Department of Medicine; Pathology and Laboratory Medicine
Understanding key host protective mechanisms against SARS-CoV-2 infection can help improve treatment modalities for COVID-19. We used a blood transcriptome approach to study biomarkers associated with differing severity of COVID-19, comparing severe and mild Symptomatic disease with Asymptomatic COVID-19 and uninfected Controls. There was suppression of antigen presentation but upregulation of inflammatory and viral mRNA translation associated pathways in Symptomatic as compared with Asymptomatic cases. In severe COVID-19, CD177 a neutrophil marker, was upregulated while interferon stimulated genes (ISGs) were downregulated. Asymptomatic COVID-19 cases displayed upregulation of ISGs and humoral response genes with downregulation of ICAM3 and TLR8. Compared across the COVID-19 disease spectrum, we found type I interferon (IFN) responses to be significantly upregulated (IFNAR2, IRF2BP1, IRF4, MAVS, SAMHD1, TRIM1), or downregulated (SOCS3, IRF2BP2, IRF2BPL) in Asymptomatic as compared with mild and severe COVID-19, with the dysregulation of an increasing number of ISGs associated with progressive disease. These data suggest that initial early responses against SARS-CoV-2 may be effectively controlled by ISGs. Therefore, we hypothesize that treatment with type I interferons in the early stage of COVID-19 may limit disease progression by limiting SARS-CoV-2 in the host.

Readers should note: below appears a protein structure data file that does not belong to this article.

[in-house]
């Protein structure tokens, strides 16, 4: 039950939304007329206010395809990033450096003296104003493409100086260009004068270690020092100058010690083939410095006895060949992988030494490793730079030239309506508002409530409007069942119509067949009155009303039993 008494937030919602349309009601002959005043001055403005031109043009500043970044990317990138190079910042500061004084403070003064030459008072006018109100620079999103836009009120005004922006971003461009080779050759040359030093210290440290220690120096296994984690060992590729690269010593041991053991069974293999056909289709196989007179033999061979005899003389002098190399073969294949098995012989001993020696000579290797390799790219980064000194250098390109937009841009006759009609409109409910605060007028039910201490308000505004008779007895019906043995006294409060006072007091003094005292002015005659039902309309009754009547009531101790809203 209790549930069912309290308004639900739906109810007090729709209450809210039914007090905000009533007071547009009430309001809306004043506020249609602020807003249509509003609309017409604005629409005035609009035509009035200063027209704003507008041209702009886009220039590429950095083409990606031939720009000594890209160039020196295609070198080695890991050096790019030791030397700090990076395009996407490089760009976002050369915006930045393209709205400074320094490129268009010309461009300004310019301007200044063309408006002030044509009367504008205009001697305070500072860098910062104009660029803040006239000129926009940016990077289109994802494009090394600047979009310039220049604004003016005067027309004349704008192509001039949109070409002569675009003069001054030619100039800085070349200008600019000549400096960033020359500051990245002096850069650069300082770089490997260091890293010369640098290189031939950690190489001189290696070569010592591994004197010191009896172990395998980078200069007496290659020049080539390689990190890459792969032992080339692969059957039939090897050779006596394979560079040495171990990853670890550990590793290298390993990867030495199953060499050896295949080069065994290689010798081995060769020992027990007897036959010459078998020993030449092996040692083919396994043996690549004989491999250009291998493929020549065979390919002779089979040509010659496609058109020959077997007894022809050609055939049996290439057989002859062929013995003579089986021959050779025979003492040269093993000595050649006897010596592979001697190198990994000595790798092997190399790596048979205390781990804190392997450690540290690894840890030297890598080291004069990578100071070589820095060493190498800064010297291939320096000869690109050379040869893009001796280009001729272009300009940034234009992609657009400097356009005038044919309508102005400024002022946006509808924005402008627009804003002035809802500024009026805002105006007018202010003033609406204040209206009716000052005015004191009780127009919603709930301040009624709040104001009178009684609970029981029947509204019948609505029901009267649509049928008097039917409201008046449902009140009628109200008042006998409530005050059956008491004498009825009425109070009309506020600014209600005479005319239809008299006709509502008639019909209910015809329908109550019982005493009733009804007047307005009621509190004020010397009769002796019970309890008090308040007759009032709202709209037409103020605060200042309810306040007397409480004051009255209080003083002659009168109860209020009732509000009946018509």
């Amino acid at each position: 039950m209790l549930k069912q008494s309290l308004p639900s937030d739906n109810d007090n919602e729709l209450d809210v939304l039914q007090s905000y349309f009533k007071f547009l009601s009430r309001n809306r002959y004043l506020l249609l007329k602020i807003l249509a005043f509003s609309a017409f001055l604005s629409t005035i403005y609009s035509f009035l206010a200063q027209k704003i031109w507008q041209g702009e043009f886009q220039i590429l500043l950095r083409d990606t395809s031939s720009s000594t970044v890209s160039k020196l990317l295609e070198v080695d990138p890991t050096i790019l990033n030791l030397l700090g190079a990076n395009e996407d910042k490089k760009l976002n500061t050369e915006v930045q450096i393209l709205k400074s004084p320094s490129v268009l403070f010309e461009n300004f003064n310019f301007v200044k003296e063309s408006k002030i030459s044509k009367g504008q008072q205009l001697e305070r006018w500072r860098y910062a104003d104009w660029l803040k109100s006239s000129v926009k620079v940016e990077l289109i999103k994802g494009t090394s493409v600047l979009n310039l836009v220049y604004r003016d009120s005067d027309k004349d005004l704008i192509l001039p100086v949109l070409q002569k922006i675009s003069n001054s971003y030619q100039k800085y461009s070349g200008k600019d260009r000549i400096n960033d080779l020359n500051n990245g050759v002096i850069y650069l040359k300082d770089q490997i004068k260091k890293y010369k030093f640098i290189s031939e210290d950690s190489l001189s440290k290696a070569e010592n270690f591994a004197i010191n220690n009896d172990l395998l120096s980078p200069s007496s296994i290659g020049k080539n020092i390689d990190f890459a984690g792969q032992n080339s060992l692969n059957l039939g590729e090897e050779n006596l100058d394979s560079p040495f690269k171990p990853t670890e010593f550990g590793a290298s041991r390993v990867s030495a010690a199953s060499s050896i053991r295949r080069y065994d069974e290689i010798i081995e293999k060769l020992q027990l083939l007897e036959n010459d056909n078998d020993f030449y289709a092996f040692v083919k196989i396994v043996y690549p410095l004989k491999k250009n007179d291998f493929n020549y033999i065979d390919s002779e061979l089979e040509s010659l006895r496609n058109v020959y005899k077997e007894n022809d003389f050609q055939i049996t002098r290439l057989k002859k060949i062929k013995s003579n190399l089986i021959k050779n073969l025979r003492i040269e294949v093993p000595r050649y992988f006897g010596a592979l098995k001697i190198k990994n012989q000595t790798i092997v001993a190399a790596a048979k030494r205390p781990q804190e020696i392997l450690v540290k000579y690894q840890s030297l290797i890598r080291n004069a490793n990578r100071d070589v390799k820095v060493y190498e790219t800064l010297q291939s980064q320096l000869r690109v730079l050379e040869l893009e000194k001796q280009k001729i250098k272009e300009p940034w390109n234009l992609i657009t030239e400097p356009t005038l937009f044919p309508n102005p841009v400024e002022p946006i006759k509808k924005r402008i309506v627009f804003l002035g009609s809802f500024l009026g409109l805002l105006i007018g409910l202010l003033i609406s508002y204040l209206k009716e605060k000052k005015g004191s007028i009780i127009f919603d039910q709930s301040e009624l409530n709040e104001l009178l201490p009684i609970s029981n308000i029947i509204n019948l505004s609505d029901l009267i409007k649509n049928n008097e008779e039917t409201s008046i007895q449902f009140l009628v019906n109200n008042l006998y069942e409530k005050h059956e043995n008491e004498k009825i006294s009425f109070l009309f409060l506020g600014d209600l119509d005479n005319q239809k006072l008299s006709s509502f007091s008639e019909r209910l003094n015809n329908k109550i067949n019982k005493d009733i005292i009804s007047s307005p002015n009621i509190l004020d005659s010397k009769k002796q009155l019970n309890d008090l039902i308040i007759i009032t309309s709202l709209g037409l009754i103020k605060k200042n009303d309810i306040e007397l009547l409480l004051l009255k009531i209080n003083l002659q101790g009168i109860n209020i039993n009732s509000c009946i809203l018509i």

Masood, K. I.,
Ghanchi, N. K.,
Razzak, S. A.,
Rottenberg, M. E.,
(2021). Upregulated type I interferon responses in asymptomatic COVID-19 infection are associated with improved clinical outcome. Scientific Reports, 11(1), 22958.
Available at: https://ecommons.aku.edu/pakistan_fhs_mc_pathol_microbiol/1369
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